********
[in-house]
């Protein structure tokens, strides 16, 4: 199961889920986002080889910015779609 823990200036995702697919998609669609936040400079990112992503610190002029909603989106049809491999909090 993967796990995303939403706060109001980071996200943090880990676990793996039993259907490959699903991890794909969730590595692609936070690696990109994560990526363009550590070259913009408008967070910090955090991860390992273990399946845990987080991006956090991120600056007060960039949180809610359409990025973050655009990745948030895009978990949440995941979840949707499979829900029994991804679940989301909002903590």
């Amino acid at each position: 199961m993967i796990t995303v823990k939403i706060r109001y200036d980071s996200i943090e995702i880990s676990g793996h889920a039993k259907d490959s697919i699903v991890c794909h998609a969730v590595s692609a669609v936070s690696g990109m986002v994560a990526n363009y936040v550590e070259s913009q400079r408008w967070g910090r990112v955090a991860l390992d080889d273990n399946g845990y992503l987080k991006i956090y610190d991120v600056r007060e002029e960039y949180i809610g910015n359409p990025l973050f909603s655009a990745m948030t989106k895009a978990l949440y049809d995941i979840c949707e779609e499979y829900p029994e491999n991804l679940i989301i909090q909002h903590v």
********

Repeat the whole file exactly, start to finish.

[in-house]
């Protein structure tokens, strides 16, 4: 199961889920986002080889910015779609 823990200036995702697919998609669609936040400079990112992503610190002029909603989106049809491999909090 993967796990995303939403706060109001980071996200943090880990676990793996039993259907490959699903991890794909969730590595692609936070690696990109994560990526363009550590070259913009408008967070910090955090991860390992273990399946845990987080991006956090991120600056007060960039949180809610359409990025973050655009990745948030895009978990949440995941979840949707499979829900029994991804679940989301909002903590």
């Amino acid at each position: 199961m993967i796990t995303v823990k939403i706060r109001y200036d980071s996200i943090e995702i880990s676990g793996h889920a039993k259907d490959s697919i699903v991890c794909h998609a969730v590595s692609a669609v936070s690696g990109m986002v994560a990526n363009y936040v550590e070259s913009q400079r408008w967070g910090r990112v955090a991860l390992d080889d273990n399946g845990y992503l987080k991006i956090y610190d991120v600056r007060e002029e960039y949180i809610g910015n359409p990025l973050f909603s655009a990745m948030t989106k895009a978990l949440y049809d995941i979840c949707e779609e499979y829900p029994e491999n991804l679940i989301i909090q909002h903590v």